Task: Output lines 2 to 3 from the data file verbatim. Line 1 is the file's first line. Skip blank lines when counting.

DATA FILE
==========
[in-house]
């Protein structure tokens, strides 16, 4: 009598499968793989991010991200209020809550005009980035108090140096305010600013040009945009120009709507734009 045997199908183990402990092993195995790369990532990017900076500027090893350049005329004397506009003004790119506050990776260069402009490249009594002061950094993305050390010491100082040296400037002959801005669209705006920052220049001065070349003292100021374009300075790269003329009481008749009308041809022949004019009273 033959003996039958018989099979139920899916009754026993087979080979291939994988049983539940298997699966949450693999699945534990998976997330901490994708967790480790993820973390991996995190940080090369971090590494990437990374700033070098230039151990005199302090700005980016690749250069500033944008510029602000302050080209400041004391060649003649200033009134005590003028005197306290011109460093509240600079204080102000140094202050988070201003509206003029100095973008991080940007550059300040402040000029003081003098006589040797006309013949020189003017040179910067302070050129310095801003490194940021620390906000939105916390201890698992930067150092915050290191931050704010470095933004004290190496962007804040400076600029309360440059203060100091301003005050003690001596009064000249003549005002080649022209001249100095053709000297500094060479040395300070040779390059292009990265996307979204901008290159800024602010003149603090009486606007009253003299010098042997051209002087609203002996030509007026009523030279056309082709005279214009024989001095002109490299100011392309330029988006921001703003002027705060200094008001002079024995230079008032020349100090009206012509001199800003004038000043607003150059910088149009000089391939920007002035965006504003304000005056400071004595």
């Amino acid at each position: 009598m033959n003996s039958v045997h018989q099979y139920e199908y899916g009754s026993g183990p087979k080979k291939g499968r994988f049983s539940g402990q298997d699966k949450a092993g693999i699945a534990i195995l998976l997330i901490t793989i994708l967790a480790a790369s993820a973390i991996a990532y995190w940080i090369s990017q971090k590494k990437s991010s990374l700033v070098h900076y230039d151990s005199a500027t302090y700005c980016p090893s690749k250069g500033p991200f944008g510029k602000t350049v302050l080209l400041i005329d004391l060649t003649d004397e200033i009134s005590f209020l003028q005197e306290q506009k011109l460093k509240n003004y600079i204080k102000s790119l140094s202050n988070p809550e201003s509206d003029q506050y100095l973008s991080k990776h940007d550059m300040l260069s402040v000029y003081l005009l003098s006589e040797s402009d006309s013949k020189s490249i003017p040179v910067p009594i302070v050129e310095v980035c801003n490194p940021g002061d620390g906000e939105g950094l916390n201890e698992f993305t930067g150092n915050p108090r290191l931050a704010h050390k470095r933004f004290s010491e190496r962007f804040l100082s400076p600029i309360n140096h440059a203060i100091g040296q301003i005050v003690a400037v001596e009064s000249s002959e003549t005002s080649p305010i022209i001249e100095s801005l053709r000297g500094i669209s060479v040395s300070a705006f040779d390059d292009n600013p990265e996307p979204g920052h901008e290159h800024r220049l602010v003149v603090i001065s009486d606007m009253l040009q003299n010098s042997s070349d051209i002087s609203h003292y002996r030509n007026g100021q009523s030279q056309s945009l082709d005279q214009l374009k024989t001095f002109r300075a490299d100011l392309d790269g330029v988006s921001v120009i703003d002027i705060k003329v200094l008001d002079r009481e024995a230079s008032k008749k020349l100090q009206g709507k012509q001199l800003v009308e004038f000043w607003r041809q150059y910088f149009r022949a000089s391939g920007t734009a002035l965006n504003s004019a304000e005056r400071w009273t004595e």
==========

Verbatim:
């Protein structure tokens, strides 16, 4: 009598499968793989991010991200209020809550005009980035108090140096305010600013040009945009120009709507734009 045997199908183990402990092993195995790369990532990017900076500027090893350049005329004397506009003004790119506050990776260069402009490249009594002061950094993305050390010491100082040296400037002959801005669209705006920052220049001065070349003292100021374009300075790269003329009481008749009308041809022949004019009273 033959003996039958018989099979139920899916009754026993087979080979291939994988049983539940298997699966949450693999699945534990998976997330901490994708967790480790993820973390991996995190940080090369971090590494990437990374700033070098230039151990005199302090700005980016690749250069500033944008510029602000302050080209400041004391060649003649200033009134005590003028005197306290011109460093509240600079204080102000140094202050988070201003509206003029100095973008991080940007550059300040402040000029003081003098006589040797006309013949020189003017040179910067302070050129310095801003490194940021620390906000939105916390201890698992930067150092915050290191931050704010470095933004004290190496962007804040400076600029309360440059203060100091301003005050003690001596009064000249003549005002080649022209001249100095053709000297500094060479040395300070040779390059292009990265996307979204901008290159800024602010003149603090009486606007009253003299010098042997051209002087609203002996030509007026009523030279056309082709005279214009024989001095002109490299100011392309330029988006921001703003002027705060200094008001002079024995230079008032020349100090009206012509001199800003004038000043607003150059910088149009000089391939920007002035965006504003304000005056400071004595």
């Amino acid at each position: 009598m033959n003996s039958v045997h018989q099979y139920e199908y899916g009754s026993g183990p087979k080979k291939g499968r994988f049983s539940g402990q298997d699966k949450a092993g693999i699945a534990i195995l998976l997330i901490t793989i994708l967790a480790a790369s993820a973390i991996a990532y995190w940080i090369s990017q971090k590494k990437s991010s990374l700033v070098h900076y230039d151990s005199a500027t302090y700005c980016p090893s690749k250069g500033p991200f944008g510029k602000t350049v302050l080209l400041i005329d004391l060649t003649d004397e200033i009134s005590f209020l003028q005197e306290q506009k011109l460093k509240n003004y600079i204080k102000s790119l140094s202050n988070p809550e201003s509206d003029q506050y100095l973008s991080k990776h940007d550059m300040l260069s402040v000029y003081l005009l003098s006589e040797s402009d006309s013949k020189s490249i003017p040179v910067p009594i302070v050129e310095v980035c801003n490194p940021g002061d620390g906000e939105g950094l916390n201890e698992f993305t930067g150092n915050p108090r290191l931050a704010h050390k470095r933004f004290s010491e190496r962007f804040l100082s400076p600029i309360n140096h440059a203060i100091g040296q301003i005050v003690a400037v001596e009064s000249s002959e003549t005002s080649p305010i022209i001249e100095s801005l053709r000297g500094i669209s060479v040395s300070a705006f040779d390059d292009n600013p990265e996307p979204g920052h901008e290159h800024r220049l602010v003149v603090i001065s009486d606007m009253l040009q003299n010098s042997s070349d051209i002087s609203h003292y002996r030509n007026g100021q009523s030279q056309s945009l082709d005279q214009l374009k024989t001095f002109r300075a490299d100011l392309d790269g330029v988006s921001v120009i703003d002027i705060k003329v200094l008001d002079r009481e024995a230079s008032k008749k020349l100090q009206g709507k012509q001199l800003v009308e004038f000043w607003r041809q150059y910088f149009r022949a000089s391939g920007t734009a002035l965006n504003s004019a304000e005056r400071w009273t004595e």